Elizabeth Guider Reports: Buyers Offer Up Views on Studio Slates


PREMIUM: Elizabeth Guider speaks with a number of buyers, including ProSiebenSat.1’s Rüdiger Böss and SRF’s Stefano Semeria, about the new shows presented by the Hollywood studios this week.

"Dinosaurs are always great," is how Rudiger Böss, ProSiebenSat.1’s senior VP of group programming acquisitions, inadvertently captured the mood of the 1,250 foreign TV buyers after several days of non-stop viewing sessions looking at the new U. S. prime-time series on offer.

Yes, Böss was referring to the Steven Spielberg-backed family saga Terra Nova, which, in any case, his big German-based station group essentially has to take as part of an ongoing output deal with that show’s distributor, Fox.

Fortunately, he liked the Swiss Family Robinson meets Jurassic Park concept and said he thought Terra Nova would appeal to family auds across many of the outlets his group controls.

But, Böss also was reflecting a widespread sentiment here that the overall panoply of programs on offer—some 40 new broadcast network series and almost as many for pay and basic cable—would play effectively to mainstream audiences abroad.

This comes as something of a relief since free TV buyers overseas had over the last few years become impatient with the tendency Stateside for TV producers to turn out ever more complicated, weird cinematic concoctions that left mainstream viewers flummoxed—and flipping the dial. It’s still these free TV buyers who fork over the big bucks to acquire U.S. series, so what they think actually matters in Tinseltown.

"Last year’s Screenings was bad, but I think this year there is more attention by the studios to focus on the needs of the international free TV buyers," Böss said. "If things in a series are too complicated, well, the viewer tends to get ‘lost,’ if you know what I mean," he quipped.

This being a global mix of TV types gathered this week here in Los Angeles, and with their stations catering to disparate target auds, it isn’t surprising that viewpoints were, well, all over the map.

Still, many rang harmonious variations on Böss’s contention, pointing out that were again this year some series contenders out there that left them scratching their heads. And not wanting to open their wallets wide.

"Some of these ambitious shows may work for smaller niche players—I’m thinking Awake, Once Upon a Time and Alcatraz—but we commercial broadcasters want more straight-ahead fare: strong characters, simple, procedural plots, easier episodes to dip into and out of," another Continental European buyer suggested. He didn’t want to be quoted, he explained, because he knew how much the Hollywood studio execs were, as he put it, "excited about the shows that are trying to be more arcane than the movie Inception!"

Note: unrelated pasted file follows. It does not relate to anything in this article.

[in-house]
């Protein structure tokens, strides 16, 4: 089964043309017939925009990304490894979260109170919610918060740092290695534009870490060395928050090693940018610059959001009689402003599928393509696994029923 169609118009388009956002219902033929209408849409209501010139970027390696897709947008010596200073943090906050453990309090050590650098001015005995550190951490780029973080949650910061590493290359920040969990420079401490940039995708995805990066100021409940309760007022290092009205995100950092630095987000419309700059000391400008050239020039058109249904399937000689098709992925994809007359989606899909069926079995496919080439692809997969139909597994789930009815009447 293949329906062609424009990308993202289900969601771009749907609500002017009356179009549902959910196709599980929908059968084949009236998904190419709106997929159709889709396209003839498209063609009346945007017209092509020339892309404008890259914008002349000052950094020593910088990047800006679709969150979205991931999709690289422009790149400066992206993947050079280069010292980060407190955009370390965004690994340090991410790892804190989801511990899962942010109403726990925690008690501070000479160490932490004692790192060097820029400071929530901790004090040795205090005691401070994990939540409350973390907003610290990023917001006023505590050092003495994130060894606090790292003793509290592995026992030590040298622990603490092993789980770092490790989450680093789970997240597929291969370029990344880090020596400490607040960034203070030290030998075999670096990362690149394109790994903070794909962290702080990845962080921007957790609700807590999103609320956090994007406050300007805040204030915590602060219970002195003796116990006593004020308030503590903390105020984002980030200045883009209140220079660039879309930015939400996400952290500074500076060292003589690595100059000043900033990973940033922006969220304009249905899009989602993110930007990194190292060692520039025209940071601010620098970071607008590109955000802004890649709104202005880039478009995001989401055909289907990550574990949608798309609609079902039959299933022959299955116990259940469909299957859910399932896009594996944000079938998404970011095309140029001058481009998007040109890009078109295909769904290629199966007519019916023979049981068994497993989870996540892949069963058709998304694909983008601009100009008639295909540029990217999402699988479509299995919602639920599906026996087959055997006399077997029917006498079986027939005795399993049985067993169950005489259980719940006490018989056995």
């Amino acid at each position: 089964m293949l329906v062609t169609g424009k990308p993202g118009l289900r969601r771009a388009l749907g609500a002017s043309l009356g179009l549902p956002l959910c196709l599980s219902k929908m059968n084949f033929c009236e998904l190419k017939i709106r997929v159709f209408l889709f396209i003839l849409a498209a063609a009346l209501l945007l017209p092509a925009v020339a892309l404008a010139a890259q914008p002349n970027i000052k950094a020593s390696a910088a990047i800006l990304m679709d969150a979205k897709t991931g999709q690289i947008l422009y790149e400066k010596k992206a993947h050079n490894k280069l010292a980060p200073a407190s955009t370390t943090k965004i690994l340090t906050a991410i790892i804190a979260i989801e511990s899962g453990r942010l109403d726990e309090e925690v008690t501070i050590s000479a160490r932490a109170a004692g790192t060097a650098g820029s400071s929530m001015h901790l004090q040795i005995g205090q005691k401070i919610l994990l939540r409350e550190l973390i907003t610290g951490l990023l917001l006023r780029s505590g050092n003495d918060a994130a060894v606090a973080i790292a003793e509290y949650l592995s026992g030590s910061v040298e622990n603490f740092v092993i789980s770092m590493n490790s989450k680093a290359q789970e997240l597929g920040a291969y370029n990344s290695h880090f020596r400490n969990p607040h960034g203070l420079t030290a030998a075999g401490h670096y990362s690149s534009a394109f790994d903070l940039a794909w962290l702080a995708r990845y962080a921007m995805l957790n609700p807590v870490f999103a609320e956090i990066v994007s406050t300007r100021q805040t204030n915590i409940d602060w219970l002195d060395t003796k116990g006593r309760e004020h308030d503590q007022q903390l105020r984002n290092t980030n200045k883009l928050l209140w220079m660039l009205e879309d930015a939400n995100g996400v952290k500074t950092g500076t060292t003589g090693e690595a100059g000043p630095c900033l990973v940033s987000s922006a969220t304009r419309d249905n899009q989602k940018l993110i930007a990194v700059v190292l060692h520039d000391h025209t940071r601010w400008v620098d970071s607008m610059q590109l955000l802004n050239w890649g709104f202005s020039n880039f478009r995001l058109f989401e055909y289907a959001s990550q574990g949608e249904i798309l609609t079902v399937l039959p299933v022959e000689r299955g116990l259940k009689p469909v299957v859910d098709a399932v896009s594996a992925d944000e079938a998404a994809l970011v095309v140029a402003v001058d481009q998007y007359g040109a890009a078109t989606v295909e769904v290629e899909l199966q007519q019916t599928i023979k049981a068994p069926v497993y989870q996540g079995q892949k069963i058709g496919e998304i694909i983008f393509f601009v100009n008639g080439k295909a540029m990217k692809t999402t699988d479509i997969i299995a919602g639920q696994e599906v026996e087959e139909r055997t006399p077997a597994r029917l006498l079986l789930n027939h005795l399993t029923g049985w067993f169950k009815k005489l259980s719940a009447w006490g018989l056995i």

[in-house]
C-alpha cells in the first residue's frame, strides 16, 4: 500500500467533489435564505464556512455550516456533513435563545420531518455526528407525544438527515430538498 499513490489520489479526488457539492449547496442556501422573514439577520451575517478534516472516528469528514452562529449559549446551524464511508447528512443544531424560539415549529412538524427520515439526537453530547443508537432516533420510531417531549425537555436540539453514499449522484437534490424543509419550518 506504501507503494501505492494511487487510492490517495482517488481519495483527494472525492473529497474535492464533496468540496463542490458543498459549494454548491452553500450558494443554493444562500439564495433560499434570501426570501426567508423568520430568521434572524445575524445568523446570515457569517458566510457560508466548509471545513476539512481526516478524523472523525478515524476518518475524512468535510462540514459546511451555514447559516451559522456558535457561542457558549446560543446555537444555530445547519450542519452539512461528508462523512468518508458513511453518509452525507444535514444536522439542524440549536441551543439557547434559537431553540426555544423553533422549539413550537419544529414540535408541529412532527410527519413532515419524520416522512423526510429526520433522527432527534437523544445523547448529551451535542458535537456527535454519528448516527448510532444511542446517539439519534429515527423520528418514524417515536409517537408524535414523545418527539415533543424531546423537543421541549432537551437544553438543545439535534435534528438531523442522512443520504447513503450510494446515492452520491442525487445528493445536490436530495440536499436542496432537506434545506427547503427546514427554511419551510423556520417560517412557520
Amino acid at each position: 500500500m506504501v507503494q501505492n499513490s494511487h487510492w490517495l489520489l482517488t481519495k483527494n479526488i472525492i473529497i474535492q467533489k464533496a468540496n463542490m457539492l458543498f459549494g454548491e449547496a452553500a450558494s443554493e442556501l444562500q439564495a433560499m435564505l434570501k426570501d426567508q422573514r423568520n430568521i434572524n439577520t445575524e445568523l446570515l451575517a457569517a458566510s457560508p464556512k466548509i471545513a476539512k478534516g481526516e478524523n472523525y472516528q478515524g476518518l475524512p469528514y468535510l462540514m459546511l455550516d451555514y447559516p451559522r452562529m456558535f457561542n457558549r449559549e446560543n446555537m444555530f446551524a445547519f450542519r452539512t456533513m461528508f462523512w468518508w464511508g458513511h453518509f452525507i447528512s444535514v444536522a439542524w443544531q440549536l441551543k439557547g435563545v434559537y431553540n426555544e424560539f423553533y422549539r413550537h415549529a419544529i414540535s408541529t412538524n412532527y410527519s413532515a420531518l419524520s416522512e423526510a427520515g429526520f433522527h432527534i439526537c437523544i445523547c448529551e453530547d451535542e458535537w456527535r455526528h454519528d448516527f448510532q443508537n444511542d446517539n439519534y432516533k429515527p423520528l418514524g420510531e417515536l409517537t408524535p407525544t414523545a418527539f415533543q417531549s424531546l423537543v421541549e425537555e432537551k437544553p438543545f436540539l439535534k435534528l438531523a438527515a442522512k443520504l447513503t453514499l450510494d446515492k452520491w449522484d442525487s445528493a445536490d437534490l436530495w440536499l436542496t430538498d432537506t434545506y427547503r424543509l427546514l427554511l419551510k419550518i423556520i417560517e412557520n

But were he running TV production at one of the Hollywood majors, he’d simply clone House, NCIS and The Mentalist—three current U.S. series which, without being overly sophisticated, do the job effectively for foreign auds, in his view.

"The other point is, we want the shows we buy from Hollywood to last. A lot goes into launching them so the longer they can stay on the air the better," he added.

Yet another buyer, Switzerland’s SRF programming head Stefano Semeria, suggested that the overall quality of the shows he and his team had seen this go-round was "good," but not what he’d define as a banner year. His station has deals with most all the Hollywood majors, so is obliged to take home a substantial portion of those rosters.

Having spent the morning on the Fox lot Tuesday, Semeria said he and his team had responded well to two of that studio’s hopefuls, both comedies: Apartment 23 and New Girl, the latter being, he said, "fresh and different."

Others encountered there during a lunch break expressed a similarly positive response, though, as one put it, "It’s OK—but it’s not a Glee year," referring to Fox’s breakout hybrid musical series, which launched two years ago.

For her part, Fox Intl. TV president Marion Edwards pointed out that her studio has so many new network offerings that, unlike the other majors, the viewing sessions are devoted exclusively to those, with cable offerings by request. (One of the latter, Homeland, a series for paybox Showtime Stateside, is apparently getting a lot of call-ups from buyers.)

As for Edwards’ own assessment of sales prospects this week and through the summer, Edwards said she was optimistic: "Buyers have money now—and they have enthusiasm. I think it’s a really good year for us at Fox."